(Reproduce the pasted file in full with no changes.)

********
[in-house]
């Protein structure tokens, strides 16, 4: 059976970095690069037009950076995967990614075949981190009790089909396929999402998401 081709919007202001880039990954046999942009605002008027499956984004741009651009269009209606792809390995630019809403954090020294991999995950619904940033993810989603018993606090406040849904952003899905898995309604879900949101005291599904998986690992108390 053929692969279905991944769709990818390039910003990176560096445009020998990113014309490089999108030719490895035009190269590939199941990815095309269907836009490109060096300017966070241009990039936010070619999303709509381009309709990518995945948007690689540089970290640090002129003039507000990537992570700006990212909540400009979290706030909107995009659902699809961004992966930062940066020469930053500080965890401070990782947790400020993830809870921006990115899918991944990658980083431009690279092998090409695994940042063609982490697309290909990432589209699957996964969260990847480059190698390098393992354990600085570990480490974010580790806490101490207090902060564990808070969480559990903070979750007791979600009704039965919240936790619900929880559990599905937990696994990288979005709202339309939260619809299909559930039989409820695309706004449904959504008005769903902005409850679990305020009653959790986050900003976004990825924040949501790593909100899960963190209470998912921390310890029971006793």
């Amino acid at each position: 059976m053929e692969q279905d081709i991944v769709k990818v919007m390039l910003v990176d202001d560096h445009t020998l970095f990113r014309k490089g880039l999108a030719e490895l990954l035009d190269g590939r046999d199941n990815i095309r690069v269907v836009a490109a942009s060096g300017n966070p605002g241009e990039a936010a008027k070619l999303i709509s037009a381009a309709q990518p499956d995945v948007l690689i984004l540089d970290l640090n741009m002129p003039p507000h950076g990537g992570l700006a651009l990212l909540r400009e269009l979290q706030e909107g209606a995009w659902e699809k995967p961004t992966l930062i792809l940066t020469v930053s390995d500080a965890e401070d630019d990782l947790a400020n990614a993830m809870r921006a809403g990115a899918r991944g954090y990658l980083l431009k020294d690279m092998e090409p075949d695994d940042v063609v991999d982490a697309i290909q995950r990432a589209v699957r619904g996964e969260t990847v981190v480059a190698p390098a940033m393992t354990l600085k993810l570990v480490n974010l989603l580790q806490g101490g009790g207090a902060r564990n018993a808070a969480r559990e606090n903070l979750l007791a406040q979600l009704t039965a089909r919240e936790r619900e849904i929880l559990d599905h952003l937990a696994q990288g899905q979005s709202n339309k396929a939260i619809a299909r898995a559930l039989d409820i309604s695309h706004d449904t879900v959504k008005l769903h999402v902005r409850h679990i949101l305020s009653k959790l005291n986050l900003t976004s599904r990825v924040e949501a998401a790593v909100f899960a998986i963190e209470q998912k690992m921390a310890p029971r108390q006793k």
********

[in-house]
């Protein structure tokens, strides 16, 4: 059976970095690069037009950076995967990614075949981190009790089909396929999402998401 081709919007202001880039990954046999942009605002008027499956984004741009651009269009209606792809390995630019809403954090020294991999995950619904940033993810989603018993606090406040849904952003899905898995309604879900949101005291599904998986690992108390 053929692969279905991944769709990818390039910003990176560096445009020998990113014309490089999108030719490895035009190269590939199941990815095309269907836009490109060096300017966070241009990039936010070619999303709509381009309709990518995945948007690689540089970290640090002129003039507000990537992570700006990212909540400009979290706030909107995009659902699809961004992966930062940066020469930053500080965890401070990782947790400020993830809870921006990115899918991944990658980083431009690279092998090409695994940042063609982490697309290909990432589209699957996964969260990847480059190698390098393992354990600085570990480490974010580790806490101490207090902060564990808070969480559990903070979750007791979600009704039965919240936790619900929880559990599905937990696994990288979005709202339309939260619809299909559930039989409820695309706004449904959504008005769903902005409850679990305020009653959790986050900003976004990825924040949501790593909100899960963190209470998912921390310890029971006793």
């Amino acid at each position: 059976m053929e692969q279905d081709i991944v769709k990818v919007m390039l910003v990176d202001d560096h445009t020998l970095f990113r014309k490089g880039l999108a030719e490895l990954l035009d190269g590939r046999d199941n990815i095309r690069v269907v836009a490109a942009s060096g300017n966070p605002g241009e990039a936010a008027k070619l999303i709509s037009a381009a309709q990518p499956d995945v948007l690689i984004l540089d970290l640090n741009m002129p003039p507000h950076g990537g992570l700006a651009l990212l909540r400009e269009l979290q706030e909107g209606a995009w659902e699809k995967p961004t992966l930062i792809l940066t020469v930053s390995d500080a965890e401070d630019d990782l947790a400020n990614a993830m809870r921006a809403g990115a899918r991944g954090y990658l980083l431009k020294d690279m092998e090409p075949d695994d940042v063609v991999d982490a697309i290909q995950r990432a589209v699957r619904g996964e969260t990847v981190v480059a190698p390098a940033m393992t354990l600085k993810l570990v480490n974010l989603l580790q806490g101490g009790g207090a902060r564990n018993a808070a969480r559990e606090n903070l979750l007791a406040q979600l009704t039965a089909r919240e936790r619900e849904i929880l559990d599905h952003l937990a696994q990288g899905q979005s709202n339309k396929a939260i619809a299909r898995a559930l039989d409820i309604s695309h706004d449904t879900v959504k008005l769903h999402v902005r409850h679990i949101l305020s009653k959790l005291n986050l900003t976004s599904r990825v924040e949501a998401a790593v909100f899960a998986i963190e209470q998912k690992m921390a310890p029971r108390q006793k």